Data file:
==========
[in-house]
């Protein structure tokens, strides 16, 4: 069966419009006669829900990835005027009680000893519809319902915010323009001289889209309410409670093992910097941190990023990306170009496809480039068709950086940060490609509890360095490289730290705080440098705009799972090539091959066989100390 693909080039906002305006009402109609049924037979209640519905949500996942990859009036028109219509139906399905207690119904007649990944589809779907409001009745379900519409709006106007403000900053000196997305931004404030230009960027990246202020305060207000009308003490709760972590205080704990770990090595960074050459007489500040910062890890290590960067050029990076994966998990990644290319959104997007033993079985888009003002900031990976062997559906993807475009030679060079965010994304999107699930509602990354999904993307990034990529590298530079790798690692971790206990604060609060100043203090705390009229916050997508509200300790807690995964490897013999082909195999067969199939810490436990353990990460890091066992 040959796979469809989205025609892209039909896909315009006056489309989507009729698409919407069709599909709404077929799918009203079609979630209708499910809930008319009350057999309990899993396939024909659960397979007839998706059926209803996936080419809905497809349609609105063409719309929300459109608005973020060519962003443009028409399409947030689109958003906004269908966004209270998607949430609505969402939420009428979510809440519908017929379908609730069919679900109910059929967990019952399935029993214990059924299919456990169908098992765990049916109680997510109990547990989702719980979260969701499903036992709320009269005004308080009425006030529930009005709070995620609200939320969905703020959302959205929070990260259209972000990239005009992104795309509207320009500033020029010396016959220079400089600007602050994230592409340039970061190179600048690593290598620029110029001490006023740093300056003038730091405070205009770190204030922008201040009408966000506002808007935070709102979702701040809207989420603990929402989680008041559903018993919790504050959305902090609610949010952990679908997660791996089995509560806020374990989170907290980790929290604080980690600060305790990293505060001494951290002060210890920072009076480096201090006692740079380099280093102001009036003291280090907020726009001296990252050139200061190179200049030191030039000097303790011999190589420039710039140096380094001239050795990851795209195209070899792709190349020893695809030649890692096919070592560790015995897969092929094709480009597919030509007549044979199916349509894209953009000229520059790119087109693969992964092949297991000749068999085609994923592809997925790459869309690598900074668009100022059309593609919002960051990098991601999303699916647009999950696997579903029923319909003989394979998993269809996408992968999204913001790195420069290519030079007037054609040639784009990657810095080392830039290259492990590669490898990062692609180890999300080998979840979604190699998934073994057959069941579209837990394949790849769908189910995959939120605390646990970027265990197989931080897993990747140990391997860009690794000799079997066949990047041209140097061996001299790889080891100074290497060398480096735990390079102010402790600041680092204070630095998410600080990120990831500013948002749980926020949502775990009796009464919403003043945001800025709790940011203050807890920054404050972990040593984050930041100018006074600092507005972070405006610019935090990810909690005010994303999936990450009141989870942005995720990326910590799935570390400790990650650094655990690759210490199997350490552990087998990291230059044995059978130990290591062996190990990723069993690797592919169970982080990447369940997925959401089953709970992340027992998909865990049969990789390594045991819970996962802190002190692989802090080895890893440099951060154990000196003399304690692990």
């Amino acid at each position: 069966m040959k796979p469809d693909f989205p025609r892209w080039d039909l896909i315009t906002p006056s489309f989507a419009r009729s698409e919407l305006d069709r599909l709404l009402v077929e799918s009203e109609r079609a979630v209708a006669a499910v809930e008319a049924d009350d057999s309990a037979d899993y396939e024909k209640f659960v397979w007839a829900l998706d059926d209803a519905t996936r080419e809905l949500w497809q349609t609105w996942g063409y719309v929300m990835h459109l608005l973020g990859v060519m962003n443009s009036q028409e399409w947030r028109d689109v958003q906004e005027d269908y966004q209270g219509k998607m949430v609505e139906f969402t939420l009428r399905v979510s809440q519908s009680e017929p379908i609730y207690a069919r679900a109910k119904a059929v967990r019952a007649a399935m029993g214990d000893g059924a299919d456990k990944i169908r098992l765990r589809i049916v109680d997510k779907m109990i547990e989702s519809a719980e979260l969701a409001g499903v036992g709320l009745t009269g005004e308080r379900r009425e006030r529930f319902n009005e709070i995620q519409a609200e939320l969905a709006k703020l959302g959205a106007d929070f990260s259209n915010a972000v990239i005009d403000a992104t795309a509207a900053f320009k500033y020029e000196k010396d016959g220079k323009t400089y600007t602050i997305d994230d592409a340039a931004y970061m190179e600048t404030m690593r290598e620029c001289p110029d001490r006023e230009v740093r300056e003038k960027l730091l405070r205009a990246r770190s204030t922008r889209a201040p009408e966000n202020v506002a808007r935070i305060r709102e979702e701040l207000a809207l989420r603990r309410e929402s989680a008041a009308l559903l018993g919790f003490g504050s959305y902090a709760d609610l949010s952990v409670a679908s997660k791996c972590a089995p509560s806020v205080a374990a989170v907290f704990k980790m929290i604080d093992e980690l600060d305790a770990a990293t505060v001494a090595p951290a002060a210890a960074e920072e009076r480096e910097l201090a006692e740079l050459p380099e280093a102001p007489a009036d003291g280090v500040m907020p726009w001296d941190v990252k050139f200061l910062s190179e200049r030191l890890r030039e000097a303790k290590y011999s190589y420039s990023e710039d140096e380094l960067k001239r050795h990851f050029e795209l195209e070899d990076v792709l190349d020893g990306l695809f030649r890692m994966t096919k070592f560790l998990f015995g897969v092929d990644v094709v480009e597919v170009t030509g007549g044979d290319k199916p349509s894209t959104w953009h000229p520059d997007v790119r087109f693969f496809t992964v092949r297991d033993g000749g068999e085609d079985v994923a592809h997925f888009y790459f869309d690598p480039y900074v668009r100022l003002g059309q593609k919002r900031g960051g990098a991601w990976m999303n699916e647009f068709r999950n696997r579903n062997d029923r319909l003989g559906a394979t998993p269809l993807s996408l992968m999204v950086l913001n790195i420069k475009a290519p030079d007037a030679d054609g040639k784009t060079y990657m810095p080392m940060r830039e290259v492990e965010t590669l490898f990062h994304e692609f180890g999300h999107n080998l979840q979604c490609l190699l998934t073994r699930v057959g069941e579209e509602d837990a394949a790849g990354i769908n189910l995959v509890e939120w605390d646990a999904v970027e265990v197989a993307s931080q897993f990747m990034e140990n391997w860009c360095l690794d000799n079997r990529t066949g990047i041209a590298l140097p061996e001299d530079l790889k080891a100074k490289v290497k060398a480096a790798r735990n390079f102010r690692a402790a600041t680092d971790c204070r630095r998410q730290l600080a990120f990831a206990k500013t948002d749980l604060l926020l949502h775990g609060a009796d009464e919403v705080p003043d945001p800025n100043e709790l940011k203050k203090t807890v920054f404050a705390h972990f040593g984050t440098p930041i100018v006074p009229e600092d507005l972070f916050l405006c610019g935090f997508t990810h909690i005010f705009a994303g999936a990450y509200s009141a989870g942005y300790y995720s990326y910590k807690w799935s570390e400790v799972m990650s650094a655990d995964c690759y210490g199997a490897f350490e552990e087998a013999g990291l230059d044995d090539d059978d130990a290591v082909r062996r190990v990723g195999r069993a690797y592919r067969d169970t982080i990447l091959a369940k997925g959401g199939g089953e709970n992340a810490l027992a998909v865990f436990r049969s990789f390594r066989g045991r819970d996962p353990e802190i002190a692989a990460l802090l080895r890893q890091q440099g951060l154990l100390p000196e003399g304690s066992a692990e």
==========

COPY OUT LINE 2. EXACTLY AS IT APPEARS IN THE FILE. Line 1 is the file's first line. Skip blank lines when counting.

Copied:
């Protein structure tokens, strides 16, 4: 069966419009006669829900990835005027009680000893519809319902915010323009001289889209309410409670093992910097941190990023990306170009496809480039068709950086940060490609509890360095490289730290705080440098705009799972090539091959066989100390 693909080039906002305006009402109609049924037979209640519905949500996942990859009036028109219509139906399905207690119904007649990944589809779907409001009745379900519409709006106007403000900053000196997305931004404030230009960027990246202020305060207000009308003490709760972590205080704990770990090595960074050459007489500040910062890890290590960067050029990076994966998990990644290319959104997007033993079985888009003002900031990976062997559906993807475009030679060079965010994304999107699930509602990354999904993307990034990529590298530079790798690692971790206990604060609060100043203090705390009229916050997508509200300790807690995964490897013999082909195999067969199939810490436990353990990460890091066992 040959796979469809989205025609892209039909896909315009006056489309989507009729698409919407069709599909709404077929799918009203079609979630209708499910809930008319009350057999309990899993396939024909659960397979007839998706059926209803996936080419809905497809349609609105063409719309929300459109608005973020060519962003443009028409399409947030689109958003906004269908966004209270998607949430609505969402939420009428979510809440519908017929379908609730069919679900109910059929967990019952399935029993214990059924299919456990169908098992765990049916109680997510109990547990989702719980979260969701499903036992709320009269005004308080009425006030529930009005709070995620609200939320969905703020959302959205929070990260259209972000990239005009992104795309509207320009500033020029010396016959220079400089600007602050994230592409340039970061190179600048690593290598620029110029001490006023740093300056003038730091405070205009770190204030922008201040009408966000506002808007935070709102979702701040809207989420603990929402989680008041559903018993919790504050959305902090609610949010952990679908997660791996089995509560806020374990989170907290980790929290604080980690600060305790990293505060001494951290002060210890920072009076480096201090006692740079380099280093102001009036003291280090907020726009001296990252050139200061190179200049030191030039000097303790011999190589420039710039140096380094001239050795990851795209195209070899792709190349020893695809030649890692096919070592560790015995897969092929094709480009597919030509007549044979199916349509894209953009000229520059790119087109693969992964092949297991000749068999085609994923592809997925790459869309690598900074668009100022059309593609919002960051990098991601999303699916647009999950696997579903029923319909003989394979998993269809996408992968999204913001790195420069290519030079007037054609040639784009990657810095080392830039290259492990590669490898990062692609180890999300080998979840979604190699998934073994057959069941579209837990394949790849769908189910995959939120605390646990970027265990197989931080897993990747140990391997860009690794000799079997066949990047041209140097061996001299790889080891100074290497060398480096735990390079102010402790600041680092204070630095998410600080990120990831500013948002749980926020949502775990009796009464919403003043945001800025709790940011203050807890920054404050972990040593984050930041100018006074600092507005972070405006610019935090990810909690005010994303999936990450009141989870942005995720990326910590799935570390400790990650650094655990690759210490199997350490552990087998990291230059044995059978130990290591062996190990990723069993690797592919169970982080990447369940997925959401089953709970992340027992998909865990049969990789390594045991819970996962802190002190692989802090080895890893440099951060154990000196003399304690692990």